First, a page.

If I work and a mother says ‘I think it’s important to stay at home’ that opinion per se isn’t offensive to me. If I simply happen to believe that a happy mother is more important than constant physical presence and working makes me happy, then I just chalk her opinion down to the fact that we all have, well, different opinions and go about my (working) day. If I’m a happy SAHM and another mother wonders how I can be with the kids all day and manage not to foam at the mouth, I can only reply, ‘Well, we’re all different, aren’t we?’ Simples, as that annoying rat says.
If I’m not happy with my choice – if my choice, whilst appearing more ‘choice-like’ than most mothers’, isn’t really a choice at all, if in other words, my privilege isn’t quite enough to fully insulate me from those limited choices (and what mother’s is, really?) – then my response will be a loud Fuck you! followed by the breastplate donning and a healthy dose of righteous indignation and a bit of Braveheart yodelling.
If I work because financially I have to but do in fact believe that by doing so I am actually damaging my children, or if I stay at home and am in fact starting to foam at the mouth on a daily basis but can’t find a job which covers the cost of childcare, then I will find that mother offensive in the extreme. And she will become my enemy and I will hate her frickin’ guts.
And this, of course, is the real key to the mummy wars. The fact that real choice is so very limited for mothers and the societal trope that, whichever choice we make, it will be wrong. The author of the Salon article gets to this conclusion, too, but then, for me, falls down by exhorting mothers to be the ones to reset the rules of engagement:
‘…damn near all of us are fiercely, ferociously devoted to our families. When we can get past being scared somebody’s going to call us out as whopping female failures, we can see that, though our days are structured differently, most of us are working our guts out. That we love our children. That we are not enemies. When we remember that, when we talk to each other instead of merely about each other, we can reach across the playground to raise a generation of future men and women who respect each other as workers and parents. More than that — we can, finally, be comrades.’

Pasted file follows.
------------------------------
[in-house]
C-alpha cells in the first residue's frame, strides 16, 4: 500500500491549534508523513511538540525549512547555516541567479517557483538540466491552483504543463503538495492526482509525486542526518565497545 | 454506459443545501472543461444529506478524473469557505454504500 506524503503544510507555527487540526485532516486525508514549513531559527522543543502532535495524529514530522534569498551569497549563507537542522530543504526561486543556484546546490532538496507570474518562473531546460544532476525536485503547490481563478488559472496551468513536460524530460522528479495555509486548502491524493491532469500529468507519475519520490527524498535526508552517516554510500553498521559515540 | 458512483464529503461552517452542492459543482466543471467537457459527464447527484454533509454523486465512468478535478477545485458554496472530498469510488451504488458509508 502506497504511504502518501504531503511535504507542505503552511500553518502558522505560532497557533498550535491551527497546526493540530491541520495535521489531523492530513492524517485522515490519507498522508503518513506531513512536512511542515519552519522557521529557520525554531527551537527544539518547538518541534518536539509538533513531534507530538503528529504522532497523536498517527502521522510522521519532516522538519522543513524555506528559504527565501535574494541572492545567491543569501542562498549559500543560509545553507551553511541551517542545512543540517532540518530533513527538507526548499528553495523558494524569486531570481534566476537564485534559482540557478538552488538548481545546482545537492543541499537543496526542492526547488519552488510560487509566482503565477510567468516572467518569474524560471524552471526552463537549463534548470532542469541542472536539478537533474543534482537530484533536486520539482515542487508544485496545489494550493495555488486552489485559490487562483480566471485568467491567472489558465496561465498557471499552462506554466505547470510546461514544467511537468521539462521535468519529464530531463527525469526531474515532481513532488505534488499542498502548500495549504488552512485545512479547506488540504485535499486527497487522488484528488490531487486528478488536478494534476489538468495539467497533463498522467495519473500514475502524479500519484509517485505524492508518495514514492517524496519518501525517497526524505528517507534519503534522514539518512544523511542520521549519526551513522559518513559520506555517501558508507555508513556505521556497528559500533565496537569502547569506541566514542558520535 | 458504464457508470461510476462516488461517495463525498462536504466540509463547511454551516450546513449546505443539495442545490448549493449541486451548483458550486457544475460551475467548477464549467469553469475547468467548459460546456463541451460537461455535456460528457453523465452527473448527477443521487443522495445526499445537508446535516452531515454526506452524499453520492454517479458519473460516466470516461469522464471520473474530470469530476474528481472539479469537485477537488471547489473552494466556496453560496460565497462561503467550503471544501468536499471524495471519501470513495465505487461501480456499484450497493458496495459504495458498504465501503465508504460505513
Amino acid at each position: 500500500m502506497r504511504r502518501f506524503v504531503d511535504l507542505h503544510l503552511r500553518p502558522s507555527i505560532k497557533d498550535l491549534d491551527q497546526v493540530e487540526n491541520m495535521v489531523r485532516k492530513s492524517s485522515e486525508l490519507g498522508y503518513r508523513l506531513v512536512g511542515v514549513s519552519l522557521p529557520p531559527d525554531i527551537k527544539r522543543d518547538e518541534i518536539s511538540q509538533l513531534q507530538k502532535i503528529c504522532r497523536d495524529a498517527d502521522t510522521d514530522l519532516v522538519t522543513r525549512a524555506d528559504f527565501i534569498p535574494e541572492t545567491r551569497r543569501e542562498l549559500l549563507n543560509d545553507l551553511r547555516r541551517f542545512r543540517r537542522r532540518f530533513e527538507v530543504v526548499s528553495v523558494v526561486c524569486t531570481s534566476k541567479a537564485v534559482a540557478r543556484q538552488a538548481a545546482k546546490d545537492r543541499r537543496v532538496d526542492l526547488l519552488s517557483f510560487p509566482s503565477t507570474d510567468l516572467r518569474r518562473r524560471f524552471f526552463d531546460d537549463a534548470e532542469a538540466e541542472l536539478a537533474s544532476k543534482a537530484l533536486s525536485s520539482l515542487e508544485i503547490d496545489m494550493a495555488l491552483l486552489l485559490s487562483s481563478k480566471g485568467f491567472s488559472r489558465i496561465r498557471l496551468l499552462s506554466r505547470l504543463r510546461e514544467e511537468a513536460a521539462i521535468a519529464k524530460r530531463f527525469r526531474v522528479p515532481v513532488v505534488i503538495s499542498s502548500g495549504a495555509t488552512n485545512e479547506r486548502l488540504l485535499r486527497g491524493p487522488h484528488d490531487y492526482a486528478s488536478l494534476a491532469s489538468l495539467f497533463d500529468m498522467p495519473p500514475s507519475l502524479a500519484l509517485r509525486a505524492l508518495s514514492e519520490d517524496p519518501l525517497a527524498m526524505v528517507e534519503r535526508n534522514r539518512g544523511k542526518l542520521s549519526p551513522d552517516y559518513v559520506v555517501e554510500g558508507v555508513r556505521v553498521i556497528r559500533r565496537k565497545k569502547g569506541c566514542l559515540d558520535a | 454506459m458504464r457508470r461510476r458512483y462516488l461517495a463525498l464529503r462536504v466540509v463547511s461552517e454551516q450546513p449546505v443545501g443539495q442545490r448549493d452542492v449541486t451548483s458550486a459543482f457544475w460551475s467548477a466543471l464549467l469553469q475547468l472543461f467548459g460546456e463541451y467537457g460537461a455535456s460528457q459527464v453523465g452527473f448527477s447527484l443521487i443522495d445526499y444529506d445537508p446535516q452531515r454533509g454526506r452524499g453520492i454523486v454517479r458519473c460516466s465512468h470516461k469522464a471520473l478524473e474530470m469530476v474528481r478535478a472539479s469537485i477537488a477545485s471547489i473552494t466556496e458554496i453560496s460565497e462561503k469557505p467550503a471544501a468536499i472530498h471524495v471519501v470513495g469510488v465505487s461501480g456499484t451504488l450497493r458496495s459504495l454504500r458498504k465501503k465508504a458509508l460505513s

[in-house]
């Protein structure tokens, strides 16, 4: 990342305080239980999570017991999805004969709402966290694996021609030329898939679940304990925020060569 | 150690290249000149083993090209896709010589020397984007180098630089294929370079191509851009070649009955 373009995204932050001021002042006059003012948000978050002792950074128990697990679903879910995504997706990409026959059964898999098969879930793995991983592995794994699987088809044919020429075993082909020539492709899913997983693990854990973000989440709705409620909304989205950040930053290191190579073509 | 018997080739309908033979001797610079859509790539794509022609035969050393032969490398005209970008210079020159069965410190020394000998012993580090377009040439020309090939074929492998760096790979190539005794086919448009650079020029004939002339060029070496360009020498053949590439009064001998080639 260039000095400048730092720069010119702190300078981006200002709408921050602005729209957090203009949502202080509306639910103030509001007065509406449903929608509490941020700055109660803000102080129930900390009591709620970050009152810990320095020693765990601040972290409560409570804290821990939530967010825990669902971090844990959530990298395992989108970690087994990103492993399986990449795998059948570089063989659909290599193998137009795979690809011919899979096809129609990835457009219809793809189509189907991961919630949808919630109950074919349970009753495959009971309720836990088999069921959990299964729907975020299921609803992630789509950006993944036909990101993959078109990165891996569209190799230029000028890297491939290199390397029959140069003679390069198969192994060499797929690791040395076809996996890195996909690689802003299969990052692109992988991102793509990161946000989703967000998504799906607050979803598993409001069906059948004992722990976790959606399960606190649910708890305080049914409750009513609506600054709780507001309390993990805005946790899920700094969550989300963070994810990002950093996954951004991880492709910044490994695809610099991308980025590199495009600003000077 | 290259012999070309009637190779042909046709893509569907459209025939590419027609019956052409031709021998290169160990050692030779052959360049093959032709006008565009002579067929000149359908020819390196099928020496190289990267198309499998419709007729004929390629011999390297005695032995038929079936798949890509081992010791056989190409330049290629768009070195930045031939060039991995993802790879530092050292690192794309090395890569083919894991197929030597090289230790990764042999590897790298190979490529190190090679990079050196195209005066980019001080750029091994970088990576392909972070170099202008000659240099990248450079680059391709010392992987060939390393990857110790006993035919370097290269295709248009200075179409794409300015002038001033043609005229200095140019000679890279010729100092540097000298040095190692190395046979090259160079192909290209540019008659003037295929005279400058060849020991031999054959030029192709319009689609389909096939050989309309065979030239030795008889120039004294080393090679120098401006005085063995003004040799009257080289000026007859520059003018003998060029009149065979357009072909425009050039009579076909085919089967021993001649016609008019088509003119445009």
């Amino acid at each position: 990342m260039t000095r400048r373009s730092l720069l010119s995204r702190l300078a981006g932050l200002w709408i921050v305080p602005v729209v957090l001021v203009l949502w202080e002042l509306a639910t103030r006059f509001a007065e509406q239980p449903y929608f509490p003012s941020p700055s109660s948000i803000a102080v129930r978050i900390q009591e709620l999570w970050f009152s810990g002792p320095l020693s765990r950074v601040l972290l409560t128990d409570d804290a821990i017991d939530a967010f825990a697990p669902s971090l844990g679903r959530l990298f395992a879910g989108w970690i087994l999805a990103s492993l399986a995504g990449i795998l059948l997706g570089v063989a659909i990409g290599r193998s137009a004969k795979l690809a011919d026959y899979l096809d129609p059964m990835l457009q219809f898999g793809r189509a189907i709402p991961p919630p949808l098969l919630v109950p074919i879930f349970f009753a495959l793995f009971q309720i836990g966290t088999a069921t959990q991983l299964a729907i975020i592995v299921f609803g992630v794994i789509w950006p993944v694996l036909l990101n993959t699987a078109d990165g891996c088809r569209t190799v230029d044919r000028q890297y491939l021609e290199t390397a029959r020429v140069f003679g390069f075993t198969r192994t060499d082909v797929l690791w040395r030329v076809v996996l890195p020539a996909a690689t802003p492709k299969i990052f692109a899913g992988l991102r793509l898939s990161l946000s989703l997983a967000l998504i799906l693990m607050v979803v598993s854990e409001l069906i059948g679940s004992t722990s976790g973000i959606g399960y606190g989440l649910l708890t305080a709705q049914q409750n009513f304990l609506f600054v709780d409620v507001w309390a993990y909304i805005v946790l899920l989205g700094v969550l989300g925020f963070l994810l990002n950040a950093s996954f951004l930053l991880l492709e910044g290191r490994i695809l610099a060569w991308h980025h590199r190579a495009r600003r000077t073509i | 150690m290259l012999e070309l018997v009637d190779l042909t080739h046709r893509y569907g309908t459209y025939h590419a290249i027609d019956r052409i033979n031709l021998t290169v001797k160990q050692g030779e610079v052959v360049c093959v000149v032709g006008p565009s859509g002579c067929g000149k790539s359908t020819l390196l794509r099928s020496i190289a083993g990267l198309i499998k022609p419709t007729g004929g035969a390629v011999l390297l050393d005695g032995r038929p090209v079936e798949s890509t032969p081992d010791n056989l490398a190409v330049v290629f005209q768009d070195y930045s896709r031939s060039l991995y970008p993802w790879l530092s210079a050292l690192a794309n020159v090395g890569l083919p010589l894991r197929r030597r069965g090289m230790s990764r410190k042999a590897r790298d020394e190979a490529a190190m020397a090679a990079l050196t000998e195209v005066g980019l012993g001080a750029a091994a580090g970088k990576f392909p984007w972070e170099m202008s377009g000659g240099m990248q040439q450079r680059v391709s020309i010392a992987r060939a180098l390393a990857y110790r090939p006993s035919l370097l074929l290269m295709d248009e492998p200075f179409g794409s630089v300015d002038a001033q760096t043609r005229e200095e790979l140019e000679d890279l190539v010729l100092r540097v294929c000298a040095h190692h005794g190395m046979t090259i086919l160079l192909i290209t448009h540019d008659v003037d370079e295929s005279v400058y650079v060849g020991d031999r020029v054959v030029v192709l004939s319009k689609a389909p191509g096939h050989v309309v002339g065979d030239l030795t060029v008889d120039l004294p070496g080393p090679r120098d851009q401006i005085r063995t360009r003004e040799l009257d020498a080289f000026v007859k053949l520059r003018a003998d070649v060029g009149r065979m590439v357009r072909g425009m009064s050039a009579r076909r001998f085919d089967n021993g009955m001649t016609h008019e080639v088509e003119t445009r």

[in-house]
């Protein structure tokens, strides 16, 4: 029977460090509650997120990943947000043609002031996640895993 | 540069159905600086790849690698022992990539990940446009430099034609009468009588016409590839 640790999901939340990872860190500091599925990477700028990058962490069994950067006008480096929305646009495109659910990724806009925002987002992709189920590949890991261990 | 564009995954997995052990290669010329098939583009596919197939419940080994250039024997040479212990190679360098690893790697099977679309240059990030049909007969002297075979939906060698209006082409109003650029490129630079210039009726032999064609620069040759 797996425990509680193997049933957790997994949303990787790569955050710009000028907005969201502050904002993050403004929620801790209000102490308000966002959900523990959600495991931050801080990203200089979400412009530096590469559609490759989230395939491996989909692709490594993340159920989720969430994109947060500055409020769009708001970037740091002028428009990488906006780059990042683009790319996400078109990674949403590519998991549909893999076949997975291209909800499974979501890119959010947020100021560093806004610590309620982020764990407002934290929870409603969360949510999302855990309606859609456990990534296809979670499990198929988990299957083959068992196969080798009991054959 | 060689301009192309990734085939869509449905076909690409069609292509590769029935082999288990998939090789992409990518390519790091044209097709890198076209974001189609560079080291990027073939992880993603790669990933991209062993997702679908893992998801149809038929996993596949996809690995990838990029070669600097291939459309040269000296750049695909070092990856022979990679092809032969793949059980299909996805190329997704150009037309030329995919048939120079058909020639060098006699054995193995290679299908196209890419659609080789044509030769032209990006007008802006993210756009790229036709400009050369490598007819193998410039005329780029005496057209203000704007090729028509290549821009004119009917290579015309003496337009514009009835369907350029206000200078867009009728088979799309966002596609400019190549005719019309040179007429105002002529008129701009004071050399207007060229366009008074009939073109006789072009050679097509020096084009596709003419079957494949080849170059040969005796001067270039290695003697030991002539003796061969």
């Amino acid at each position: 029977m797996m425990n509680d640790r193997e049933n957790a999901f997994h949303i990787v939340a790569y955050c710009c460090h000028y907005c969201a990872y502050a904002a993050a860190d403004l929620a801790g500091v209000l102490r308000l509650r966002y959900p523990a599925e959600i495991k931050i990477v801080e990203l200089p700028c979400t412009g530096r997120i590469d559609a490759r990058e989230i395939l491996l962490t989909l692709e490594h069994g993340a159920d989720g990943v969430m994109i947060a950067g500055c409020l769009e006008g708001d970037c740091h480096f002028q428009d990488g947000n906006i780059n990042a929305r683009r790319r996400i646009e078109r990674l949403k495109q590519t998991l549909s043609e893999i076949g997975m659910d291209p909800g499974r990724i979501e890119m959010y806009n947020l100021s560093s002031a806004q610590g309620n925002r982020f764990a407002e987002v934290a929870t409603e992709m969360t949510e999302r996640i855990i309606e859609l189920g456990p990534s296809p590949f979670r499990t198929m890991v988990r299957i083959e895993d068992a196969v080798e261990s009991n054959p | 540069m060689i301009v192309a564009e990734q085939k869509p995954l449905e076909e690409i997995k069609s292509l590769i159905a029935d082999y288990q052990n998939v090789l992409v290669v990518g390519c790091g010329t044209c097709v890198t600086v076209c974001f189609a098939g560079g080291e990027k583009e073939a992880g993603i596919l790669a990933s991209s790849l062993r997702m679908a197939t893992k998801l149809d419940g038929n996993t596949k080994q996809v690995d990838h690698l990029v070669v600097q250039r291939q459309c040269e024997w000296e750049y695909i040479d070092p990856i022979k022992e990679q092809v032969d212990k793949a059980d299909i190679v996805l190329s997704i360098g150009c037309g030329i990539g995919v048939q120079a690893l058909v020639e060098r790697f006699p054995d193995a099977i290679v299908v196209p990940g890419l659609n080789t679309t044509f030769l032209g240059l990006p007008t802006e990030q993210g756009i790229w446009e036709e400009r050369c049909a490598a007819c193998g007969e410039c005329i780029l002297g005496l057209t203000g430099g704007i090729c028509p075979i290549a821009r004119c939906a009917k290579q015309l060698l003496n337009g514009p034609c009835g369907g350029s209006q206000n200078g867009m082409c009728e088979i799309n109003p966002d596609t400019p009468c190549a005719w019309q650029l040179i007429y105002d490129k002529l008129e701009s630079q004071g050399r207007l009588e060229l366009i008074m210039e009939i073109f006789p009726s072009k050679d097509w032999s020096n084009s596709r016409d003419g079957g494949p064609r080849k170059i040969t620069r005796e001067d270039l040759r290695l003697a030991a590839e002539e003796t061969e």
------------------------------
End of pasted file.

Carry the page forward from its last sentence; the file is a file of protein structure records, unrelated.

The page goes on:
As if we don’t have enough to do already what with the carping and the suspicious glances, now we’re supposed to solve problems rooted in the gross inequality inherent in a patriarchal capitalist system. I could maybe pencil that in for Friday afternoon, if L’il Boo naps that day.
It is not mothers who limit their own choices. And it is not mothers who can expand those choices by just being a bit nicer to each other.
The real battle lies not between working or SAH mothers. It lies between mothers of all stripes and a patriarchal system that stabs us in the back as it raises us up for admiration. Motherhood, they tell us, is the most important job in the world, but you lot, being women and all, are invariably fucking it up NO MATTER WHAT YOU DO! HA HA! Which presumably is why, in a society that judges unpaid labour to be economically worthless, we don’t get paid for this most important job. Because we’re shit at it, remember?
[And if you want a deeper and way more amusing exploration of the unavoidable insanity that this shit causes, take a look at this sublime article from Katha Pollitt, via blue milk]
Real actual mothers may not fully appreciate the real forces at work against them and they may indeed look with envy at a mother sitting on the opposite side of the no-choice fence. But real, actual mothers don’t, in my experience at least, have the energy to judge other mothers’ choices; they are too busy trying not to judge their own. They are – even the privileged ones, especially the privileged ones – too busy trying to navigate a path between their children’s care and happiness, their own personal needs and society’s expectations to have time to judge others.
So if you want ammunition to wage this particular war, you won’t find it here. Here in Boogieville, we respect and support all kinds of mothers, from the SAHM to the part-timer to the full-blown careerist. We respect all mothers, from those who are truly happy to define their motherhood as merely a small part of who they are to those who define themselves entirely as mothers.
Because here in Boogieville we understand, a la Andrea Dworkin, that until we are all free, none of us are free.